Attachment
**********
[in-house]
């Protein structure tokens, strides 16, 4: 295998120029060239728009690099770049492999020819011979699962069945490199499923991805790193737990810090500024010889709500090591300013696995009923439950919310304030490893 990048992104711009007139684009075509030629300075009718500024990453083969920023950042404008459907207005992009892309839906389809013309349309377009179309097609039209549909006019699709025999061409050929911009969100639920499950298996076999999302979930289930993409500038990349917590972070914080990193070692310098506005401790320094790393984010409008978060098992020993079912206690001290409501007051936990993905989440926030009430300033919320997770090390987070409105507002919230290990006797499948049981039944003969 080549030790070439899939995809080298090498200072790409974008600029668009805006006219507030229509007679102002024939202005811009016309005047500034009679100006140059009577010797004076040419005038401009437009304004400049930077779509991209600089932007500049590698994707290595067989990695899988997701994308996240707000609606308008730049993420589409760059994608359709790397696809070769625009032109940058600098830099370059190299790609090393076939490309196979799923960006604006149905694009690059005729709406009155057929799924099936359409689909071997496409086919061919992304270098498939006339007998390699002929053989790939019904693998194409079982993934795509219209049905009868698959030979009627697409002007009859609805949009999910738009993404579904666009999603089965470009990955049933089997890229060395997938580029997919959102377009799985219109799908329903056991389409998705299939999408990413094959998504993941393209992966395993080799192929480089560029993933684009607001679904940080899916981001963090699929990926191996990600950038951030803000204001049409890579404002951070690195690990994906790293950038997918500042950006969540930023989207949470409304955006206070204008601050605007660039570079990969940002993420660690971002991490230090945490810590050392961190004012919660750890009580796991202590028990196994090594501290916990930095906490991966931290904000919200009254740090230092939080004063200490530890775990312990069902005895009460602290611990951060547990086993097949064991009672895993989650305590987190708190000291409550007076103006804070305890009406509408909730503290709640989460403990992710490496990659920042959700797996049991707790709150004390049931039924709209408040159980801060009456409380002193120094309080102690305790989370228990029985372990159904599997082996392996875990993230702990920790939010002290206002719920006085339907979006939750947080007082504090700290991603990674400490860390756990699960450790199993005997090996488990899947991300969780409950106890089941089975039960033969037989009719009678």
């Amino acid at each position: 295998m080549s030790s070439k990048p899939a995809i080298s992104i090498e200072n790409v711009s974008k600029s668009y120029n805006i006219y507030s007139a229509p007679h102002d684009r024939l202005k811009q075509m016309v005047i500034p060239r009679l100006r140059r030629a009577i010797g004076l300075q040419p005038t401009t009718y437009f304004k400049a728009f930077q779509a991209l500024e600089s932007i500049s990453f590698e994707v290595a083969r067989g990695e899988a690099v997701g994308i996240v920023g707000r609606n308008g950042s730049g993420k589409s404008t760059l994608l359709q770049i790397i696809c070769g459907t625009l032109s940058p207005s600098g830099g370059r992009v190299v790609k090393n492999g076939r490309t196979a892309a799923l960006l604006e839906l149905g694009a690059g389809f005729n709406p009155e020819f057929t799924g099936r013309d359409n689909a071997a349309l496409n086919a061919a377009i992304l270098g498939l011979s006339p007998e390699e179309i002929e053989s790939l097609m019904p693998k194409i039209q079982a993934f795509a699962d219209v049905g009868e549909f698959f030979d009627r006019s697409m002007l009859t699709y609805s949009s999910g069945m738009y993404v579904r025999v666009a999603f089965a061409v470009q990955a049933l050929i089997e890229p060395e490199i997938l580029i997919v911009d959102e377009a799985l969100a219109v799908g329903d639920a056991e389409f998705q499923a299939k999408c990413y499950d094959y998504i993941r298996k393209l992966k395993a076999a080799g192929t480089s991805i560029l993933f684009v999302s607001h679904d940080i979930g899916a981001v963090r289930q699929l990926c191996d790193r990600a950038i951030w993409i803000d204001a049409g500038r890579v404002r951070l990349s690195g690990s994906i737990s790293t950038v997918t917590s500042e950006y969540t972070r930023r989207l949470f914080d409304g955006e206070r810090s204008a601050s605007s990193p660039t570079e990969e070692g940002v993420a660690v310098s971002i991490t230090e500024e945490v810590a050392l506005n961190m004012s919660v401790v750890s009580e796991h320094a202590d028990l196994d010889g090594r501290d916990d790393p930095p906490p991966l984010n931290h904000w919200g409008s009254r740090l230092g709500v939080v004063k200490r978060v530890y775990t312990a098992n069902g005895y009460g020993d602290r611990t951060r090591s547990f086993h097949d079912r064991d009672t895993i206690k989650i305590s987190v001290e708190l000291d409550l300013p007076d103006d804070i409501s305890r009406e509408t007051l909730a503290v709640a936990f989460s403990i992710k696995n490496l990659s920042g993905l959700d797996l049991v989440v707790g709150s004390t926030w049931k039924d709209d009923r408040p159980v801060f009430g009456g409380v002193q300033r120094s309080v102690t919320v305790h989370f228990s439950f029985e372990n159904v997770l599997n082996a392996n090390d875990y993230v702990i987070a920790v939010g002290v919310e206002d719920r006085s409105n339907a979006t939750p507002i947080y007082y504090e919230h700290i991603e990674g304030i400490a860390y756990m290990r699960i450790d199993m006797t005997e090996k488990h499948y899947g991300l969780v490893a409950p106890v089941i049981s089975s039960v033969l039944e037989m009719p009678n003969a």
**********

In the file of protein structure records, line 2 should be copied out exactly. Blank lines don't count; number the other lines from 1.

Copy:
């Protein structure tokens, strides 16, 4: 295998120029060239728009690099770049492999020819011979699962069945490199499923991805790193737990810090500024010889709500090591300013696995009923439950919310304030490893 990048992104711009007139684009075509030629300075009718500024990453083969920023950042404008459907207005992009892309839906389809013309349309377009179309097609039209549909006019699709025999061409050929911009969100639920499950298996076999999302979930289930993409500038990349917590972070914080990193070692310098506005401790320094790393984010409008978060098992020993079912206690001290409501007051936990993905989440926030009430300033919320997770090390987070409105507002919230290990006797499948049981039944003969 080549030790070439899939995809080298090498200072790409974008600029668009805006006219507030229509007679102002024939202005811009016309005047500034009679100006140059009577010797004076040419005038401009437009304004400049930077779509991209600089932007500049590698994707290595067989990695899988997701994308996240707000609606308008730049993420589409760059994608359709790397696809070769625009032109940058600098830099370059190299790609090393076939490309196979799923960006604006149905694009690059005729709406009155057929799924099936359409689909071997496409086919061919992304270098498939006339007998390699002929053989790939019904693998194409079982993934795509219209049905009868698959030979009627697409002007009859609805949009999910738009993404579904666009999603089965470009990955049933089997890229060395997938580029997919959102377009799985219109799908329903056991389409998705299939999408990413094959998504993941393209992966395993080799192929480089560029993933684009607001679904940080899916981001963090699929990926191996990600950038951030803000204001049409890579404002951070690195690990994906790293950038997918500042950006969540930023989207949470409304955006206070204008601050605007660039570079990969940002993420660690971002991490230090945490810590050392961190004012919660750890009580796991202590028990196994090594501290916990930095906490991966931290904000919200009254740090230092939080004063200490530890775990312990069902005895009460602290611990951060547990086993097949064991009672895993989650305590987190708190000291409550007076103006804070305890009406509408909730503290709640989460403990992710490496990659920042959700797996049991707790709150004390049931039924709209408040159980801060009456409380002193120094309080102690305790989370228990029985372990159904599997082996392996875990993230702990920790939010002290206002719920006085339907979006939750947080007082504090700290991603990674400490860390756990699960450790199993005997090996488990899947991300969780409950106890089941089975039960033969037989009719009678």